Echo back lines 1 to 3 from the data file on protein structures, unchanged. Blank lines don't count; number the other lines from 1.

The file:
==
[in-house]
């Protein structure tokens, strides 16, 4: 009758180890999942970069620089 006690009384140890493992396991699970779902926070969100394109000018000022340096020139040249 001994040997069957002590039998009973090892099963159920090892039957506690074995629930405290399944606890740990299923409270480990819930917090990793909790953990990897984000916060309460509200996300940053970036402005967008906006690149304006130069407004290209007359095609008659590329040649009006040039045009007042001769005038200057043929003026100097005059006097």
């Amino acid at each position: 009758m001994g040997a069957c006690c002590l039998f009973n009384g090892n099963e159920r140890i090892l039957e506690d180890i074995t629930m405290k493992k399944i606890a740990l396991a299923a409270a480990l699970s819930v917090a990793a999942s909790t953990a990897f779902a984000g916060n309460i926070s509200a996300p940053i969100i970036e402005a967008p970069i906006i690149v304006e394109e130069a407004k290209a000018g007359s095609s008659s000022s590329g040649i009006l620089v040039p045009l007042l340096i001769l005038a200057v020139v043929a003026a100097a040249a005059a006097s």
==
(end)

[in-house]
């Protein structure tokens, strides 16, 4: 009758180890999942970069620089 006690009384140890493992396991699970779902926070969100394109000018000022340096020139040249 001994040997069957002590039998009973090892099963159920090892039957506690074995629930405290399944606890740990299923409270480990819930917090990793909790953990990897984000916060309460509200996300940053970036402005967008906006690149304006130069407004290209007359095609008659590329040649009006040039045009007042001769005038200057043929003026100097005059006097």
């Amino acid at each position: 009758m001994g040997a069957c006690c002590l039998f009973n009384g090892n099963e159920r140890i090892l039957e506690d180890i074995t629930m405290k493992k399944i606890a740990l396991a299923a409270a480990l699970s819930v917090a990793a999942s909790t953990a990897f779902a984000g916060n309460i926070s509200a996300p940053i969100i970036e402005a967008p970069i906006i690149v304006e394109e130069a407004k290209a000018g007359s095609s008659s000022s590329g040649i009006l620089v040039p045009l007042l340096i001769l005038a200057v020139v043929a003026a100097a040249a005059a006097s």